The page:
Charles Kingsley, Alton Locke, Tailor and Poet: Ch. 5

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Chapter V: The Sceptic's Mother

My readers will perceive from what I have detailed, that I was not likely to get any positive ground of comfort from Crossthwaite; and from within myself there was daily less and less hope of any. Daily the struggle became more intolerable between my duty to my mother and my duty to myself—that inward thirst for mental self-improvement, which, without any clear consciousness of its sanctity or inspiration, I felt, and could not help feeling, that I must follow. No doubt it was very self-willed and ambitious of me to do that which rich men's sons are flogged for not doing, and rewarded with all manner of prizes, scholarships, fellowships for doing. But the nineteenth year is a time of life at which self-will is apt to exhibit itself in other people besides tailors; and those religious persons who think it no sin to drive their sons on through classics and mathematics, in hopes of gaining them a station in life, ought not to be very hard upon me for driving myself on through the same path without any such selfish hope of gain—though perhaps the very fact of my having no wish or expectation of such advantage will constitute in their eyes my sin and folly, and prove that I was following the dictates merely of a carnal lust, and not of a proper worldly prudence. I really do not wish to be flippant or sneering. I have seen the evil of it as much as any man, in myself and in my own class. But there are excuses for such a fault in the working man. It does sour and madden him to be called presumptuous and ambitious for the very same aspirations which are lauded up to the skies in the sons of the rich—unless, indeed, he will do one little thing, and so make his peace with society. If he will desert his own class; if he will try to become a sham gentleman, a parasite, and, if he can, a Mammonite, the world will compliment him on his noble desire to "rise in life." He will have won his spurs, and be admitted into that exclusive pale of knighthood, beyond which it is a sin to carry arms even in self-defence. But if the working genius dares to be true to his own class—to stay among them—to regenerate them—to defend them—to devote his talents to those among whom God placed him and brought him up—then he is the demagogue, the incendiary, the fanatic, the dreamer. So you would have the monopoly of talent, too, exclusive worldlings? And yet you pretend to believe in the miracle of Pentecost, and the religion that was taught by the carpenter's Son, and preached across the world by fishermen!

I was several times minded to argue the question out with my mother, and assert for myself the same independence of soul which I was now earning for my body by my wages. Once I had resolved to speak to her that very evening; but, strangely enough, happening to open the Bible, which, alas! I did seldom at that time, my eye fell upon the chapter where Jesus, after having justified to His parents His absence in the Temple, while hearing the doctors and asking them questions, yet went down with them to Nazareth after all, and was subject unto them. The story struck me vividly as a symbol of my own duties. But on reading further, I found more than one passage which seemed to me to convey a directly opposite lesson, where His mother and His brethren, fancying Him mad, attempted to interfere with His labours, and asserting their family rights as reasons for retaining Him, met with a peremptory rebuff. I puzzled my head for some time to find out which of the two cases was the more applicable to my state of self-development. The notion of asking for teaching from on high on such a point had never crossed me. Indeed, if it had, I did not believe sufficiently either in the story or in the doctrines connected with it, to have tried such a resource. And so, as may be supposed, my growing self-conceit decided for me that the latter course was the fitting one.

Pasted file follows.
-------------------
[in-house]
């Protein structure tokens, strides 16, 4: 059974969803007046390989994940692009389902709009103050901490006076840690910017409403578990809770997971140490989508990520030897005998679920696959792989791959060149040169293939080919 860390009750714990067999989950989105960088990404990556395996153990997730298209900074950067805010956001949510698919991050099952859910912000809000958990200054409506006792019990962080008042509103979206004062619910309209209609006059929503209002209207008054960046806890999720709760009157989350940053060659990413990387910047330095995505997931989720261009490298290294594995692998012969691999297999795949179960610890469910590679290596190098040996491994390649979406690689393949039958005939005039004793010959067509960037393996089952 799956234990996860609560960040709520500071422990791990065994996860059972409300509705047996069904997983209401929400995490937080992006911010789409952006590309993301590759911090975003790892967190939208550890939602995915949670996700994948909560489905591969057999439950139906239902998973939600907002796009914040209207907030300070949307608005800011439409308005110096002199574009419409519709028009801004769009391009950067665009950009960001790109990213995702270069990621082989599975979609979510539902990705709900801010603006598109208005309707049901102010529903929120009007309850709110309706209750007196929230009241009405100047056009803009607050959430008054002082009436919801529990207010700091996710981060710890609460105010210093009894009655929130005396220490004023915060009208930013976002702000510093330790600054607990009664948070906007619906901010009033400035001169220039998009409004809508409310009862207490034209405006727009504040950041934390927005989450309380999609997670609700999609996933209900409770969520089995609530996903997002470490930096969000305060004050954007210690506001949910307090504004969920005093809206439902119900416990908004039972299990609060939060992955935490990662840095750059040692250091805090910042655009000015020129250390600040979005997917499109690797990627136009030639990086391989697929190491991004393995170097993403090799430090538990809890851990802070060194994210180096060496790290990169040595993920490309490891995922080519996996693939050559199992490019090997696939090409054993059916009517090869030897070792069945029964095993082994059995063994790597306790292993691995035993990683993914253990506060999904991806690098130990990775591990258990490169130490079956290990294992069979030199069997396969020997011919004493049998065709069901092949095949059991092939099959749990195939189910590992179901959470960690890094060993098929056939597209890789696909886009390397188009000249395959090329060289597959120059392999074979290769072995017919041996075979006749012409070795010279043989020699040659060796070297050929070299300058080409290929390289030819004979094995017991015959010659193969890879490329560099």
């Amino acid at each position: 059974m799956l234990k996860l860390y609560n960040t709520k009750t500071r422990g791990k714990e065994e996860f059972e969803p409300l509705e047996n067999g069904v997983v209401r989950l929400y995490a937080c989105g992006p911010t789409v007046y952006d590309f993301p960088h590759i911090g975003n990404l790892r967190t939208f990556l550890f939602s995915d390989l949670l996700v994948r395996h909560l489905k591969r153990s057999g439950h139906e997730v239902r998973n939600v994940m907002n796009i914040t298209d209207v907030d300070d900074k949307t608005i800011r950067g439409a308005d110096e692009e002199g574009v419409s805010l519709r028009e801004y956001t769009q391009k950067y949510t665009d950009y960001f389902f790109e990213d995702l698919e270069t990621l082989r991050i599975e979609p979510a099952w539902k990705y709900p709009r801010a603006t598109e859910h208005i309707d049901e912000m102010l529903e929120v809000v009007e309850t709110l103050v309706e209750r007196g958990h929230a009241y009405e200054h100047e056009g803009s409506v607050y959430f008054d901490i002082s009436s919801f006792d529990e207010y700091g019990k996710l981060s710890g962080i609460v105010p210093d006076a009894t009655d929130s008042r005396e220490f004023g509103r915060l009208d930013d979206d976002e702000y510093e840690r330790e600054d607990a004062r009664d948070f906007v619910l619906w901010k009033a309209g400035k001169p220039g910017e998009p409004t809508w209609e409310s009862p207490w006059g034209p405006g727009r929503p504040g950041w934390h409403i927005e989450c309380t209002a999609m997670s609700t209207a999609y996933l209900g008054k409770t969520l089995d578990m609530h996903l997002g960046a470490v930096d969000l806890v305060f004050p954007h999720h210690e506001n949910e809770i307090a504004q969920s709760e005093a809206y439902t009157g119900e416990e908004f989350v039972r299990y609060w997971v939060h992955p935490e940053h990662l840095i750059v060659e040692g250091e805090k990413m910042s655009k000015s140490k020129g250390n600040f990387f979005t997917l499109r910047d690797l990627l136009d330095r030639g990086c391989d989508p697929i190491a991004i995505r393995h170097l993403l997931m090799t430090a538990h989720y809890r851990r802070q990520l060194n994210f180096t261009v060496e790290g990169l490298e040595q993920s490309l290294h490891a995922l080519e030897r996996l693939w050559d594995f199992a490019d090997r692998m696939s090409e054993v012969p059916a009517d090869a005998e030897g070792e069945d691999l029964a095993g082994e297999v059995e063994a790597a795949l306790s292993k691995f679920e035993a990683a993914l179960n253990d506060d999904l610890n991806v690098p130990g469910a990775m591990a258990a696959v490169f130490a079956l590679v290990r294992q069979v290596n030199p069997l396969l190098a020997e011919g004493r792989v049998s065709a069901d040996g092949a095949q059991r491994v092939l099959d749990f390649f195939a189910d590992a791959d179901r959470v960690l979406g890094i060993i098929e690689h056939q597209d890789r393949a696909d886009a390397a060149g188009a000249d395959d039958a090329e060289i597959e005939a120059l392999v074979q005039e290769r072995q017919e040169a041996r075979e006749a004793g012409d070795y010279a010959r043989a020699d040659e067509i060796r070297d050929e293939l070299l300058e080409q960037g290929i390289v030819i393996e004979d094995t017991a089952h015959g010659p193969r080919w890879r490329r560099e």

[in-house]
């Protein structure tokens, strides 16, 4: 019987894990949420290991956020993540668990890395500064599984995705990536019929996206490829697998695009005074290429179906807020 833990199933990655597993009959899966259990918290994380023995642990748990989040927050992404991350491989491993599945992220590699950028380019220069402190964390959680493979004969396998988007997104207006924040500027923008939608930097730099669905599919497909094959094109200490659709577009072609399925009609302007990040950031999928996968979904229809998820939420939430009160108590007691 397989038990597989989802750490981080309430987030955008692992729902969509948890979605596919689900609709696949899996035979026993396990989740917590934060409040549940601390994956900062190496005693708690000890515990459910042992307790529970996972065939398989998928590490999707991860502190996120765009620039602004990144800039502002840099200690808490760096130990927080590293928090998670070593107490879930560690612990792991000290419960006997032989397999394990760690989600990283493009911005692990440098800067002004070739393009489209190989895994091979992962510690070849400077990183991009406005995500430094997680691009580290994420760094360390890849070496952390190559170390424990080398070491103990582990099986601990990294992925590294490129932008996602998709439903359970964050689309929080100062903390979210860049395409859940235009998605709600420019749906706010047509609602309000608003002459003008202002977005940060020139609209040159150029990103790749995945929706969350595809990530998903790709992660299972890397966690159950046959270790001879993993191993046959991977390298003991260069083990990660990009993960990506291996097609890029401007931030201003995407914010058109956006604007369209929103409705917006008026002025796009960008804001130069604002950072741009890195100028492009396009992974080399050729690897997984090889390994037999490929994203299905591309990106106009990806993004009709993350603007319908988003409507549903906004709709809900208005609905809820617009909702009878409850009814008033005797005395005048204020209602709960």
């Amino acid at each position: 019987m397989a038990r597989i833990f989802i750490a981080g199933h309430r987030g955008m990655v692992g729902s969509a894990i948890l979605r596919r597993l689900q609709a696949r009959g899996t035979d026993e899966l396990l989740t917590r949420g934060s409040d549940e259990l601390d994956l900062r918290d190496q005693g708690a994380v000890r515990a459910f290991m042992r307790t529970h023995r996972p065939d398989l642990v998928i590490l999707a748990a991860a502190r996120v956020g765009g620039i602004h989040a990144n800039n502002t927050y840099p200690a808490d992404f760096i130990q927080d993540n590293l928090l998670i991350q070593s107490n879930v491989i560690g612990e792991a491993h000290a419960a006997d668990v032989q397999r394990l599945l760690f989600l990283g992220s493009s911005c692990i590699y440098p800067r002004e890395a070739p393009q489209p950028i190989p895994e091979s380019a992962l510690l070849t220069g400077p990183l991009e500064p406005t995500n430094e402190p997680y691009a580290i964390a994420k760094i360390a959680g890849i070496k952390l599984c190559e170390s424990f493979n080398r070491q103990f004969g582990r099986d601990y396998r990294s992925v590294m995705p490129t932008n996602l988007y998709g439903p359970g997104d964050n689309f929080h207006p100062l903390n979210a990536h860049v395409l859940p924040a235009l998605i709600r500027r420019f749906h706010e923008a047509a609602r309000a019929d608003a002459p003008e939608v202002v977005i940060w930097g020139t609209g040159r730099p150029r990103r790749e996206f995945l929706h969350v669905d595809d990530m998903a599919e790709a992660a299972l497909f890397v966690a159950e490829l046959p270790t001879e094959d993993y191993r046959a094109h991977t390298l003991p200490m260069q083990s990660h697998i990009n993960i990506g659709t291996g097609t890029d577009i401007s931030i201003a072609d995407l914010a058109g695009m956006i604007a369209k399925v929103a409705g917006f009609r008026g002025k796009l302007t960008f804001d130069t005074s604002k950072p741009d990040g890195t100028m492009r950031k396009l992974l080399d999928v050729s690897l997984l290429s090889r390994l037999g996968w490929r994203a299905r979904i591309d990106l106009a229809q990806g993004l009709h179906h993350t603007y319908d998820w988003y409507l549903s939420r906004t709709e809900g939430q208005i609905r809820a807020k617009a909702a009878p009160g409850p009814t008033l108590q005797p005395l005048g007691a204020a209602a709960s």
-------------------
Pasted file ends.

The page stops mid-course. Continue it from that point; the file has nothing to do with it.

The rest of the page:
And yet I had not energy to carry it out. I was getting so worn out in body and mind from continual study and labour, stinted food and want of sleep, that I could not face the thought of an explosion, such as I knew must ensue, and I lingered on in the same unhappy state, becoming more and more morose in manner to my mother, while I was as assiduous as ever in all filial duties. But I had no pleasure in home. She seldom spoke to me. Indeed, there was no common topic about which we could speak. Besides, ever since that fatal Sunday evening, I saw that she suspected me and watched me. I had good reason to believe that she set spies upon my conduct. Poor dear mother! God forbid that I should accuse thee for a single care of thine, for a single suspicion even, prompted as they all were by a mother's anxious love. I would never have committed these things to paper, hadst thou not been far beyond the reach or hearing of them; and only now, in hopes that they may serve as a warning, in some degree to mothers, but ten times more to children. For I sinned against thee, deeply and shamefully, in thought and deed, while thou didst never sin against me; though all thy caution did but hasten the fatal explosion which came, and perhaps must have come, under some form or other, in any case.